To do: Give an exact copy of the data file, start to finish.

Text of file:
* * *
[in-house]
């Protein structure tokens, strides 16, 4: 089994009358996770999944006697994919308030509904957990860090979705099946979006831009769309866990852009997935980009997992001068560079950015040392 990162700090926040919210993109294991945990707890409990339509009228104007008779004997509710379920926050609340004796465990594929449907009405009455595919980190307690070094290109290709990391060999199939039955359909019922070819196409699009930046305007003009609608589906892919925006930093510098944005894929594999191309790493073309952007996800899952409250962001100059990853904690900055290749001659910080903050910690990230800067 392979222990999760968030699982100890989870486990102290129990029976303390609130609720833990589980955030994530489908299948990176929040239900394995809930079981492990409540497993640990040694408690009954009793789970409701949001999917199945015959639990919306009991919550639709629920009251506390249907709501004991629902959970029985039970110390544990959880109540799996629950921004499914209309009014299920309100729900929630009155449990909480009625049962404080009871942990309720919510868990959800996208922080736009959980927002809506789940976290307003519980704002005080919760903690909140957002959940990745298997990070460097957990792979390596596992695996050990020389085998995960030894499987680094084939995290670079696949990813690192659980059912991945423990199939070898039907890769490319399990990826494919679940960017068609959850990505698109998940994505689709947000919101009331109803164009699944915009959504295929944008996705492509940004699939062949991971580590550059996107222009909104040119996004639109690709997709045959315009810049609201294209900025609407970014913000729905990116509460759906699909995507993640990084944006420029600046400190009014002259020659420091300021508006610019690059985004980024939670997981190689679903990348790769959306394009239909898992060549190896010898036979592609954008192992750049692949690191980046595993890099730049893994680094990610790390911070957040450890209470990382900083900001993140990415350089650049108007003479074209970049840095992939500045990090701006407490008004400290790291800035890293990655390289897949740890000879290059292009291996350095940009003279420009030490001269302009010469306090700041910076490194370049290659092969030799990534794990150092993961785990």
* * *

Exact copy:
[in-house]
């Protein structure tokens, strides 16, 4: 089994009358996770999944006697994919308030509904957990860090979705099946979006831009769309866990852009997935980009997992001068560079950015040392 990162700090926040919210993109294991945990707890409990339509009228104007008779004997509710379920926050609340004796465990594929449907009405009455595919980190307690070094290109290709990391060999199939039955359909019922070819196409699009930046305007003009609608589906892919925006930093510098944005894929594999191309790493073309952007996800899952409250962001100059990853904690900055290749001659910080903050910690990230800067 392979222990999760968030699982100890989870486990102290129990029976303390609130609720833990589980955030994530489908299948990176929040239900394995809930079981492990409540497993640990040694408690009954009793789970409701949001999917199945015959639990919306009991919550639709629920009251506390249907709501004991629902959970029985039970110390544990959880109540799996629950921004499914209309009014299920309100729900929630009155449990909480009625049962404080009871942990309720919510868990959800996208922080736009959980927002809506789940976290307003519980704002005080919760903690909140957002959940990745298997990070460097957990792979390596596992695996050990020389085998995960030894499987680094084939995290670079696949990813690192659980059912991945423990199939070898039907890769490319399990990826494919679940960017068609959850990505698109998940994505689709947000919101009331109803164009699944915009959504295929944008996705492509940004699939062949991971580590550059996107222009909104040119996004639109690709997709045959315009810049609201294209900025609407970014913000729905990116509460759906699909995507993640990084944006420029600046400190009014002259020659420091300021508006610019690059985004980024939670997981190689679903990348790769959306394009239909898992060549190896010898036979592609954008192992750049692949690191980046595993890099730049893994680094990610790390911070957040450890209470990382900083900001993140990415350089650049108007003479074209970049840095992939500045990090701006407490008004400290790291800035890293990655390289897949740890000879290059292009291996350095940009003279420009030490001269302009010469306090700041910076490194370049290659092969030799990534794990150092993961785990």